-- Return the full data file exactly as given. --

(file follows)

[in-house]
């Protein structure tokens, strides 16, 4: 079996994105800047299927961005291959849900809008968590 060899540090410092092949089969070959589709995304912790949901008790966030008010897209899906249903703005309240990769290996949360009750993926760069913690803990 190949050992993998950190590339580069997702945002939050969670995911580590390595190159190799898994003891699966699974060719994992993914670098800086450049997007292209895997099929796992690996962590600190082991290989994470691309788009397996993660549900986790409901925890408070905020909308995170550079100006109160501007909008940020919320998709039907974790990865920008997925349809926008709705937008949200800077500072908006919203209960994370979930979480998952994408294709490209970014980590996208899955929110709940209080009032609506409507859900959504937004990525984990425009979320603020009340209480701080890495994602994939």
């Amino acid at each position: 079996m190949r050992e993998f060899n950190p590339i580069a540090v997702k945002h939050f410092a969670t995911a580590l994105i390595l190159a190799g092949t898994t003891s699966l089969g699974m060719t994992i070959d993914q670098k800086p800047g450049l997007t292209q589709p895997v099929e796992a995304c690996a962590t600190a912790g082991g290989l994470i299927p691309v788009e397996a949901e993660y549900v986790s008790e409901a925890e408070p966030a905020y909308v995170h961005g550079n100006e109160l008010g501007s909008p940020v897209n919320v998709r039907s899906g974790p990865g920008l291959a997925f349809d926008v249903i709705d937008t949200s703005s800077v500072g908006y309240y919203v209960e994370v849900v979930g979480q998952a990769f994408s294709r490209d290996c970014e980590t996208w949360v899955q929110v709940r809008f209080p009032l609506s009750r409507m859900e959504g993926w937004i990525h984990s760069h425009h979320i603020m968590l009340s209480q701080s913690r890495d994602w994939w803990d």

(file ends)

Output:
[in-house]
């Protein structure tokens, strides 16, 4: 079996994105800047299927961005291959849900809008968590 060899540090410092092949089969070959589709995304912790949901008790966030008010897209899906249903703005309240990769290996949360009750993926760069913690803990 190949050992993998950190590339580069997702945002939050969670995911580590390595190159190799898994003891699966699974060719994992993914670098800086450049997007292209895997099929796992690996962590600190082991290989994470691309788009397996993660549900986790409901925890408070905020909308995170550079100006109160501007909008940020919320998709039907974790990865920008997925349809926008709705937008949200800077500072908006919203209960994370979930979480998952994408294709490209970014980590996208899955929110709940209080009032609506409507859900959504937004990525984990425009979320603020009340209480701080890495994602994939």
């Amino acid at each position: 079996m190949r050992e993998f060899n950190p590339i580069a540090v997702k945002h939050f410092a969670t995911a580590l994105i390595l190159a190799g092949t898994t003891s699966l089969g699974m060719t994992i070959d993914q670098k800086p800047g450049l997007t292209q589709p895997v099929e796992a995304c690996a962590t600190a912790g082991g290989l994470i299927p691309v788009e397996a949901e993660y549900v986790s008790e409901a925890e408070p966030a905020y909308v995170h961005g550079n100006e109160l008010g501007s909008p940020v897209n919320v998709r039907s899906g974790p990865g920008l291959a997925f349809d926008v249903i709705d937008t949200s703005s800077v500072g908006y309240y919203v209960e994370v849900v979930g979480q998952a990769f994408s294709r490209d290996c970014e980590t996208w949360v899955q929110v709940r809008f209080p009032l609506s009750r409507m859900e959504g993926w937004i990525h984990s760069h425009h979320i603020m968590l009340s209480q701080s913690r890495d994602w994939w803990d």